If someone sins intentionally against us, we know Yehovah’s punishment will be so much more severe than if they sinned unintentionally.

So trusting Yehovah to uphold His law is trusting Him to make the right decision on the severity of punishment, even if we might disagree with it. Somebody might have hurt you so deeply that you feel like almost giving up, but if Yehovah sees that what they did was unintentional, He will not punish them as severely as if it had been intended. This might be difficult for you to accept, but if you want to be forgiven for your sins, you have no choice but to accept it.

If someone sins unintentionally, they are forgiven when they repent of their sins and renew their faith in the Blood of Yeshua (Jesus.) When that happens, the relationship between them and Yehovah is restored and He can once more have fellowship with them.

This shows us that we are only to have fellowship with someone as long as they repent. If there is no repentance, then there is no fellowship. But even though there is no repentance, we still have to trust Yehovah to uphold His law and not be tempted into taking the law into our own hands.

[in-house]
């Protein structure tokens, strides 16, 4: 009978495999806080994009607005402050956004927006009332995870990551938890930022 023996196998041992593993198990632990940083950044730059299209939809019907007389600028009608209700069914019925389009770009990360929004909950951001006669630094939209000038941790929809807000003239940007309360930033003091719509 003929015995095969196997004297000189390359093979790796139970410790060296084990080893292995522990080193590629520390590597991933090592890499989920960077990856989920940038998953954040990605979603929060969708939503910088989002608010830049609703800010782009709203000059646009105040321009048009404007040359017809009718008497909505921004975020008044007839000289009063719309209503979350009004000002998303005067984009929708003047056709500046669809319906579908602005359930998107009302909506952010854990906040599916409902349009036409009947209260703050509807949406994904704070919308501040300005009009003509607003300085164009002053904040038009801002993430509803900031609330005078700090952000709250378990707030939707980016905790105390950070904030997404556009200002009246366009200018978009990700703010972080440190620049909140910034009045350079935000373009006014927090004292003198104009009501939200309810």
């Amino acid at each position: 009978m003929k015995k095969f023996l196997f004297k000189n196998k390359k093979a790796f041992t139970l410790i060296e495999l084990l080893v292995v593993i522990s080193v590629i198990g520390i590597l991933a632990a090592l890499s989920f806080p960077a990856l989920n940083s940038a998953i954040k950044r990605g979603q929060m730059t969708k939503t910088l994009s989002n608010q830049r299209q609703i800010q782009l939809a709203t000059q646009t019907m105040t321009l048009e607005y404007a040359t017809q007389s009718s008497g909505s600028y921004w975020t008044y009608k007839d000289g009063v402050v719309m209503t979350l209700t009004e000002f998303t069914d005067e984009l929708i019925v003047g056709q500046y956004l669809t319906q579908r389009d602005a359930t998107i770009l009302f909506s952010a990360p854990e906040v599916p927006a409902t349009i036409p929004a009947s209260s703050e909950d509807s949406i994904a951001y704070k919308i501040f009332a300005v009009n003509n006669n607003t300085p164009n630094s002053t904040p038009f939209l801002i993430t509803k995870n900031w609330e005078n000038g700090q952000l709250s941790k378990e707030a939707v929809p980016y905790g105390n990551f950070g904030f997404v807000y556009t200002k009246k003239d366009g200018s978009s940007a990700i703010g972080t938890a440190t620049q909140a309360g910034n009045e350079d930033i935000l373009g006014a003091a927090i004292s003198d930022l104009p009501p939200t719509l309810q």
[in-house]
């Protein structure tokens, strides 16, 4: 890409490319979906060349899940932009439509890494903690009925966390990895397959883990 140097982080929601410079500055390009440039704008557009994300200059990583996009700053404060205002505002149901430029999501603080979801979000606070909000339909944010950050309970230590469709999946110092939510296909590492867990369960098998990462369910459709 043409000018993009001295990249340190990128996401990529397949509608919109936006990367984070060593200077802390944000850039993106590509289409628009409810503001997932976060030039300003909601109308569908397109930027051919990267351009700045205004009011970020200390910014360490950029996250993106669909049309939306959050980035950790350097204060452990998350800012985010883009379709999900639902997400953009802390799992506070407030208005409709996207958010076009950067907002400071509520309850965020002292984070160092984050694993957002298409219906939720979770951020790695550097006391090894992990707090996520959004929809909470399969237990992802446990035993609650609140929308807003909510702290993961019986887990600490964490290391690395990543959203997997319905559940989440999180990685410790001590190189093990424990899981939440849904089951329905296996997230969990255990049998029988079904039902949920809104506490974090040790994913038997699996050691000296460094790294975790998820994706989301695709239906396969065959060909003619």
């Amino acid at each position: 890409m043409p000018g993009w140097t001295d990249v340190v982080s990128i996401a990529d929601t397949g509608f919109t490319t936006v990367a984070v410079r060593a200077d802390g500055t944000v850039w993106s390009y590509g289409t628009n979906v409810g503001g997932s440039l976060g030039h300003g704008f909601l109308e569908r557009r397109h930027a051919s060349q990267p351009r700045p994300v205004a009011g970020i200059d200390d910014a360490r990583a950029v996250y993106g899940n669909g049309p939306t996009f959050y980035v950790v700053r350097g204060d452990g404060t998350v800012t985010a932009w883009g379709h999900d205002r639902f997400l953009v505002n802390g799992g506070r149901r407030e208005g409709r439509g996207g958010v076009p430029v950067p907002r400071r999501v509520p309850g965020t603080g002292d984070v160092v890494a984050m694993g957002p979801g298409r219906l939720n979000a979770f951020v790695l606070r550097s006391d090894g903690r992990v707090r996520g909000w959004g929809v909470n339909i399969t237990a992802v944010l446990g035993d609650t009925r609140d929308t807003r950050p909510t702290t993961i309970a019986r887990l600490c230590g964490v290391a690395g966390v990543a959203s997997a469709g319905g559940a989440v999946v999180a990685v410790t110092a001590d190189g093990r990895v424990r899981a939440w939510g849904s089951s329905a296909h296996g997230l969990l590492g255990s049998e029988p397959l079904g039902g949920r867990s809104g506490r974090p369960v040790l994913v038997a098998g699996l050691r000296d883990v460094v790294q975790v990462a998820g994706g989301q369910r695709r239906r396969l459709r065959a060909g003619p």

If someone sins intentionally, calls themselves a Christian and refuses to repent, Paul says we are not even to eat with such a person.

This shows us that if a person refuses to repent, we cant have fellowship with them at all.

So what is forgiveness?

Forgiveness is what you do when you decide not to take the law into your own hands, but instead, trust Yehovah to uphold His law and make the correct judgment on the severity of punishment. Biblical forgiveness is not the same as fellowship. We are only to trust in someone and have fellowship with them if they have repented of their sins and prove their repentance in a changed life.

Has Yehovah forgiven you?

Even though you are saved and have repented from lawlessness, the Bible says you will continue to sin unintentionally. There could be many reasons you commit unintentional sins, some we discussed earlier in this sermon, but it could also be a lack of knowledge. Perhaps you are doing something wrong, but you dont know yet that what you are doing is forbidden in the law of Moses.

Repent of what you are doing, quit breaking the law of Moses, and renew your faith in the Blood of Yeshua. Then you will be forgiven, and your fellowship with Yehovah is restored.

Yehovah bless you.